Conjunctivitis refers to an inflammation of the conjunctiva. The conjunctiva is a thin, clear layer of tissue lining up the inner surface of the eyelid. It covers the white part of the eye. Out of the various types of conjunctivitis, viral conjunctivitis is the most widespread.
It is prevalent in children. It can easily spread from one person to another in schools, crowded places and at home. It may affect one or both eyes. Viral conjunctivitis normally starts in one eye before spreading to the other in a couple of days. It is often a slight infection of the eye. However, it can develop into a more severe problem.
Causes and Risk Factors
The following may cause viral conjunctivitis:
- Varieties of viruses such as adenovirus and herpes virus
- Being exposed to someone with an upper respiratory tract infection
- Genital and oral herpes cause neonatal conjunctiva (in newborns). Neonatal conjunctiva results in severe eye damage.
- Blowing the nose can cause a virus the movement of a virus from the respiratory system to the eyes.
Risk factors for viral conjunctivitis include:
- Exposure to a person infected with viral conjunctivitis
- Extended-wear contact lenses
Signs & Symptoms
Symptoms of viral conjunctivitis may include:
- A feeling of something in the eye
- Red, burning, itchy eyes
- Watery (not thick) discharge from the eyes
- Puffy eyes
However, the individual with the following symptoms should seek medical attention:
- If the eyes are too red
- Blurred vision or extra sensitivity to light
- Moderate to severe pain in the eye
- Worsening or persistent symptoms
- Weak immune systems after cancer or other treatments and due to HIV infection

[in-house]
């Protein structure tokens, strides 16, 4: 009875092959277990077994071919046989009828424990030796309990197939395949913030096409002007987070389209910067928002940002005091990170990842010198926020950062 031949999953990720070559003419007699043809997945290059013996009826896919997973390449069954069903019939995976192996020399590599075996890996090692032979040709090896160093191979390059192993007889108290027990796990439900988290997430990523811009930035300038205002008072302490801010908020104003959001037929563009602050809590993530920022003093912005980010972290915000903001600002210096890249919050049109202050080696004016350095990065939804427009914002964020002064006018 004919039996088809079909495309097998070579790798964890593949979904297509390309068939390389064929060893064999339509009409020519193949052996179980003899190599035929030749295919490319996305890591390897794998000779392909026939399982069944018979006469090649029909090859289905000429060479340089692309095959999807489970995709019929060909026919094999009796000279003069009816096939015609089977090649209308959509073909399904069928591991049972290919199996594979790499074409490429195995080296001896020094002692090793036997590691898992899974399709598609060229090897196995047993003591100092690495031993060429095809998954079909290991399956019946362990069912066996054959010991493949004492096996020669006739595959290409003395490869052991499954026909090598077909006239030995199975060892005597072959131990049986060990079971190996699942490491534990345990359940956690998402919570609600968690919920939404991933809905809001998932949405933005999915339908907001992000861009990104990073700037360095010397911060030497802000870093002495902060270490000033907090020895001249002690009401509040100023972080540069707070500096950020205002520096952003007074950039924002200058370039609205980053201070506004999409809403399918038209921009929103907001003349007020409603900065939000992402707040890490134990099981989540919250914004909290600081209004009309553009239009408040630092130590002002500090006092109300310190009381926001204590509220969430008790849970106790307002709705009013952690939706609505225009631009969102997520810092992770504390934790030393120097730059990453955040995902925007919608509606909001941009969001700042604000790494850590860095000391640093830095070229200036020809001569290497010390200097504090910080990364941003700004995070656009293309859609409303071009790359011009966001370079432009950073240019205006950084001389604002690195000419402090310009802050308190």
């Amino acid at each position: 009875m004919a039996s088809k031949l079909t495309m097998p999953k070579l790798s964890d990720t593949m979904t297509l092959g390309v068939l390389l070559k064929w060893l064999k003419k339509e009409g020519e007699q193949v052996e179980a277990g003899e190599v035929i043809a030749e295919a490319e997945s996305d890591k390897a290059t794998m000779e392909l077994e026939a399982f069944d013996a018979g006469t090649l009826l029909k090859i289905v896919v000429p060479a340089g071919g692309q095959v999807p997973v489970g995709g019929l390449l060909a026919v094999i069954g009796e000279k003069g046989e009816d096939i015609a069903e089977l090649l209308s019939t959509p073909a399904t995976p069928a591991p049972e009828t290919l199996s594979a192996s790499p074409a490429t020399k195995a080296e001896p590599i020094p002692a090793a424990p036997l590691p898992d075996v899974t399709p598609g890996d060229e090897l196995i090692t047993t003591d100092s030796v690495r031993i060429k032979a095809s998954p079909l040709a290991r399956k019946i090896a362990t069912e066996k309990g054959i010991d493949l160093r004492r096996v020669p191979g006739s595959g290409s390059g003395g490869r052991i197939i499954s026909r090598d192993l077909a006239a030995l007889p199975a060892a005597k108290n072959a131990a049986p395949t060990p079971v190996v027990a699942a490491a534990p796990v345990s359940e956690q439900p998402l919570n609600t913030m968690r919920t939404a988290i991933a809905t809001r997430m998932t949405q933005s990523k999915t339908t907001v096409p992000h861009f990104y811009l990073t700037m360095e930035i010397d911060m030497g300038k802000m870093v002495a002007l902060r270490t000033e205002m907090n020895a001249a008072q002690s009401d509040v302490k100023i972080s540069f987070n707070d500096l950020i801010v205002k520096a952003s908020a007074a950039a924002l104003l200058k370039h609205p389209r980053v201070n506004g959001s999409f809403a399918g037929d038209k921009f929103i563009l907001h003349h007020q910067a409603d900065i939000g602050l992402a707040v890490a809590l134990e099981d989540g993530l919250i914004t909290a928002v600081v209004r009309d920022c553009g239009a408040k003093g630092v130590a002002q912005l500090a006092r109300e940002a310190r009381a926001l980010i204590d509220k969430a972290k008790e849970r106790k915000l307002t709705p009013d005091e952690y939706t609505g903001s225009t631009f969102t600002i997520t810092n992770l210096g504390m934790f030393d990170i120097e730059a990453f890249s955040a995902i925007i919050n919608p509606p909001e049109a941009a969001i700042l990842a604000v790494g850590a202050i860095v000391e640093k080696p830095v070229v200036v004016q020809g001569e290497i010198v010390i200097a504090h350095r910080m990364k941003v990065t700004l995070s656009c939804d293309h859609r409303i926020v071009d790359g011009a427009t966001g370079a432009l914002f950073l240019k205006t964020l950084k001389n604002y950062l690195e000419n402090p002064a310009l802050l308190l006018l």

The eye care professional will examine an individual’s history and symptoms. One symptom he/she will look for is if both eyes are affected. Another symptom is a common cold or respiratory tract infection.
There may be complex causes of viral conjunctivitis. The professional may test a sample of the discharge in the laboratory. Such causes include herpes simplex virus (which involves blisters on the skin), rubella (measles) or varicella-zoster virus (shingles and chickenpox).
Treatment of viral conjunctivitis is directed towards increasing patient comfort. It lessens the course of the infection. Treatment is also aimed at preventing the spread of the contagious virus.
Most viral conjunctivitis cases will resolve on their own without medical prescriptions. The infection may last seven to 14 days. Some stubborn infections, however, may last up to three weeks. Viral conjunctivitis does not require antibiotics. What the eye doctor may recommend are artificial tears to provide relief.
The physician may prescribe topical steroid drops. These reduce discomfort from inflammation in severe cases. The drops will, however, not cure the infection. Antiviral drugs for more severe types of conjunctivitis may be prescribed.
The individual can gently apply warm compresses to the affected eye(s) to alleviate the discomfort. The compress should be used when the eyelids are closed. A homemade compress can be created out of a clean cloth fabric soaked in warm water and wrung out.
Controlling viral conjunctivitis also involves practicing good hygiene. The individual is advised to do the following:
- Not to touch or rub the eyes
- Maintain hand hygiene by using warm water and soap. People should wash up immediately if they have touched an infected person’s eyes or clothes.
- Change towels and washcloths daily and avoid sharing them with other people
- Do away with eye cosmetics, especially mascara
- Avoid sharing eye cosmetics
- Follow the doctor’s instructions on the care needed for contacts
- Avoid using the same eye prescription for the uninfected eye
- Avoid re-infection by discarding eye makeup and contact lens solutions. Also discard contact lenses and cases
Viral conjunctivitis is highly contagious. It can be quickly spread from one person to another. It is highly likely for an outbreak of the disease to occur in a certain area.
Prompt evaluation and treatment can help to reduce the risk of complications.
Viral conjunctivitis can cause inflammation in the cornea, consequently affecting vision.
Observing proper eye hygiene may help prevent viral conjunctivitis.
There are certain vaccines that also protect against some viral diseases associated with conjunctivitis. These diseases include rubella, measles, chickenpox, shingles, pneumococcal and influenza type B.